Former “The Tonight Show” host Conan O’Brien has been given a whopping $45 million settlement to walk away “gracefully” from NBC which means keeping his mouth firmly shut.
"How does a professional disparager honor a nondisparagement clause? Conan O'Brien is about to find out. Mr. O'Brien and his team are walking away from NBC with a whopping $45 million settlement, but there's a condition: ‘The Tonight Show’ host can't bad-mouth the Peacock Network and its top brass. ‘We wanted to give him a graceful exit. Hopefully he will be graceful,’ Jeff Gaspin, chairman of NBC Universal Television Entertainment, said of Mr. O'Brien, whose last show is Friday. Thursday night, with the ink barely dry on his exit package, Mr. O'Brien didn't spare his ratings-challenged employer. ‘Have to watch at least one NBC show every weeknight in order to double ratings,’ Mr. O'Brien said. People familiar with the matter said the nondisparagement provision kicks in when Mr. O'Brien leaves the network. Being tactful has never been part of Mr. O'Brien's comedic repertoire. While nondisparagement clauses aren't unusual in top-dollar settlements, this one raises obvious questions about how a comedian can go about his work when he is gagged from doing gags."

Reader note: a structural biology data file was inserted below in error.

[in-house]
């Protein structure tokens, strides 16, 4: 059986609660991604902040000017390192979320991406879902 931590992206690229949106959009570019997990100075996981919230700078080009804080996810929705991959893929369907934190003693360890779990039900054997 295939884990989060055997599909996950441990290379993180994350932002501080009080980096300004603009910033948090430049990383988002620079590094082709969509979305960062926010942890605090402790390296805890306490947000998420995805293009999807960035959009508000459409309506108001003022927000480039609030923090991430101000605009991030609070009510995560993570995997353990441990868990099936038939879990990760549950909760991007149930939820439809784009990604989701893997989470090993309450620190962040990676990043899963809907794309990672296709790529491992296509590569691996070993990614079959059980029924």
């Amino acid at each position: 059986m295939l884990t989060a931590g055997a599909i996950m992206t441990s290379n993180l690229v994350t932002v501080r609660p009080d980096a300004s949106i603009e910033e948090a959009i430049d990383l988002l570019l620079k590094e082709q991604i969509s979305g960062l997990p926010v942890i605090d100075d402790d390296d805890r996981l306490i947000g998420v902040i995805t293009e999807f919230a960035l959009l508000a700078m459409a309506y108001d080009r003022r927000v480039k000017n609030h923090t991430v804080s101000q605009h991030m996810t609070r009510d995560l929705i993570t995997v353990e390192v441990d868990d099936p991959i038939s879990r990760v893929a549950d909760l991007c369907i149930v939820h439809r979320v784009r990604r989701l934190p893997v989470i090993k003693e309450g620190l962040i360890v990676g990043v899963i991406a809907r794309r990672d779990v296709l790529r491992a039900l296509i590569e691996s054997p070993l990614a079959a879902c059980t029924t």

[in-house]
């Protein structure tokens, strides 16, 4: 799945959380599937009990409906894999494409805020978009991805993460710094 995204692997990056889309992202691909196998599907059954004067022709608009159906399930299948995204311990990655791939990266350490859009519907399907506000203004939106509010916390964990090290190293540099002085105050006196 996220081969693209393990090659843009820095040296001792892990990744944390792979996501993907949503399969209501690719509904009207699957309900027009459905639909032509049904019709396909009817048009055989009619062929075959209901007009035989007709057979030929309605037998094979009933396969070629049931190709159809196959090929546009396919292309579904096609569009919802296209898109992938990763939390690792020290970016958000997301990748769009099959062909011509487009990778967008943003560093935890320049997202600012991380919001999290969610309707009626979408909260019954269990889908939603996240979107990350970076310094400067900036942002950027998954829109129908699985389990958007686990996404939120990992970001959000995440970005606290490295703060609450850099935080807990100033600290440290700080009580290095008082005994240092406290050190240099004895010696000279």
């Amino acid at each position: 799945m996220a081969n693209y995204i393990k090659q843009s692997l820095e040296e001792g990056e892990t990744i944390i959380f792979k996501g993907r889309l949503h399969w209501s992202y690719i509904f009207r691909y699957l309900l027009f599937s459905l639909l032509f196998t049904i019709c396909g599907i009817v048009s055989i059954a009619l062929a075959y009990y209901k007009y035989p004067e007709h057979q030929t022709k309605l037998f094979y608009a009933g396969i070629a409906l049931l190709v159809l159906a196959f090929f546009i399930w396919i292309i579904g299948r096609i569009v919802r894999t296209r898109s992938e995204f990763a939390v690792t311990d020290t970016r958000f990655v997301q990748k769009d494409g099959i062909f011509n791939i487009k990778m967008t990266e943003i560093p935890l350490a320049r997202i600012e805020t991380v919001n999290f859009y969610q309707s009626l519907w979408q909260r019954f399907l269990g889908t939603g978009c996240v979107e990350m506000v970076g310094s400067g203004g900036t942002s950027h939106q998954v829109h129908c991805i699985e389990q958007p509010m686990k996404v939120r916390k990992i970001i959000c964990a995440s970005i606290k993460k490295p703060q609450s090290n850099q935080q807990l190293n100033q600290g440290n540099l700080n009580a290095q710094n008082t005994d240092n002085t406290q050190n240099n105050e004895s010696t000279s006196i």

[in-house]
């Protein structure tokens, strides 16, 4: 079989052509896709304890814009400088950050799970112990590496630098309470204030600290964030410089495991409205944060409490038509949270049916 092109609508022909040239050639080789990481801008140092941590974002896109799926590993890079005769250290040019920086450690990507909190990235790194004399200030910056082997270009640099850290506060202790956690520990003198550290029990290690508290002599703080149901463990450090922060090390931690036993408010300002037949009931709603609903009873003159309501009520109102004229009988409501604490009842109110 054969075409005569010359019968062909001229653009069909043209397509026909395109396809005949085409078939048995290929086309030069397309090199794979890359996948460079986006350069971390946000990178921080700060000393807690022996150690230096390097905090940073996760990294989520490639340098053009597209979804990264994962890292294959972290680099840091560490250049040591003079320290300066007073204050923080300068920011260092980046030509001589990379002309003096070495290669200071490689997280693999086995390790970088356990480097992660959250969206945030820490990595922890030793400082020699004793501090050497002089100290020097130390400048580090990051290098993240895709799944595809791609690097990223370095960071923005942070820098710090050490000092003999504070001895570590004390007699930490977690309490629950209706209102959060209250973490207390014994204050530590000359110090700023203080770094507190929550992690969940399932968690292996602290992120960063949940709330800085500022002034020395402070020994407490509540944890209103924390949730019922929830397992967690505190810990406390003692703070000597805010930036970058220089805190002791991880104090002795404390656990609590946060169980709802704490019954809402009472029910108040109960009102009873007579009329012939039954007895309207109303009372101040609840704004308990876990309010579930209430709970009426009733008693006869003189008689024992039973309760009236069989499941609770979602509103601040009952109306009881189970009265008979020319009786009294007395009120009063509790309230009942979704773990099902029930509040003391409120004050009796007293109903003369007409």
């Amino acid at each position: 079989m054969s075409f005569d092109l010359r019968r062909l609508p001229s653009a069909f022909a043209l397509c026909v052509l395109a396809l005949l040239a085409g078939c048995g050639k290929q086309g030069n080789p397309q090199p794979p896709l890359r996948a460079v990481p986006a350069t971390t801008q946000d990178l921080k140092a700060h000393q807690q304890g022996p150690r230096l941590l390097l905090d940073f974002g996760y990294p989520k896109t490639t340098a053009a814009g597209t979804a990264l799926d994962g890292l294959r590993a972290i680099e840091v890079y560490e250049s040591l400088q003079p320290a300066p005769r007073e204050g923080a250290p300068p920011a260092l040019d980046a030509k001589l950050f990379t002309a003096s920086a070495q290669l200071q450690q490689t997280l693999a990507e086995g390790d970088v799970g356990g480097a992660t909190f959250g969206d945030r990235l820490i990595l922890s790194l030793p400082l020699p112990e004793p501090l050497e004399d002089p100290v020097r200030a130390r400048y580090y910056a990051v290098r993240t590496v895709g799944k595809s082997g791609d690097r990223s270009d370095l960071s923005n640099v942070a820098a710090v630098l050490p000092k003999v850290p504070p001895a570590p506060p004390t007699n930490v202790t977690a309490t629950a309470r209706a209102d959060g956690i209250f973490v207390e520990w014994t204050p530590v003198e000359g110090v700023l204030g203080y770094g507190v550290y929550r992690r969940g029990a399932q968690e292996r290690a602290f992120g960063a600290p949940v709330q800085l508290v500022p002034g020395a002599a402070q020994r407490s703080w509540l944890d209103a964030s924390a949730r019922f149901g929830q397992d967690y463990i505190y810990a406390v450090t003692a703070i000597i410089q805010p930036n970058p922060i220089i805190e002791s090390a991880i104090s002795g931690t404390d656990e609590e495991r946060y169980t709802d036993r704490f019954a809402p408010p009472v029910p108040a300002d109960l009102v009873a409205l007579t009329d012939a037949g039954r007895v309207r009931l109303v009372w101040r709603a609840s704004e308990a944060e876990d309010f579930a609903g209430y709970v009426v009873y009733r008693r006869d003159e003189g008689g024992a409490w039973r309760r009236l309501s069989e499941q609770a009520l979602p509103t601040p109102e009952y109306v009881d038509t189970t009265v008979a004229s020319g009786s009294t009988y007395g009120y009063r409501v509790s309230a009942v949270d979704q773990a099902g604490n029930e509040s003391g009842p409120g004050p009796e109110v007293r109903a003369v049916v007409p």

There's a high social cost that comes with lighting up.
While short-term results are positive, there is mounting evidence against staying in ketosis for too long.
- Recent studies showed volunteers lost equal or more weight on high-carb, calorie-restricted diets than low-carb, calorie restricted diets.
- There might be positive benefits to short-term usage of a ketogenic diet.
- One dietician warns that the ketogenic diet could put diabetics at risk for diabetic ketoacidosis.
Research shows that the way math is taught in schools and how its conceptualized as a subject is severely impairing American student's ability to learn and understand the material.
- Americans continually score either in the mid- or bottom-tier when it comes to math and science compared to their international peers.
- Students have a fundamental misunderstanding of what math is and what it can do. By viewing it as a language, students and teachers can begin to conceptualize it in easier and more practical ways.
- A lot of mistakes come from worrying too much about rote memorization and speedy problem-solving and from students missing large gaps in a subject that is reliant on learning concepts sequentially.
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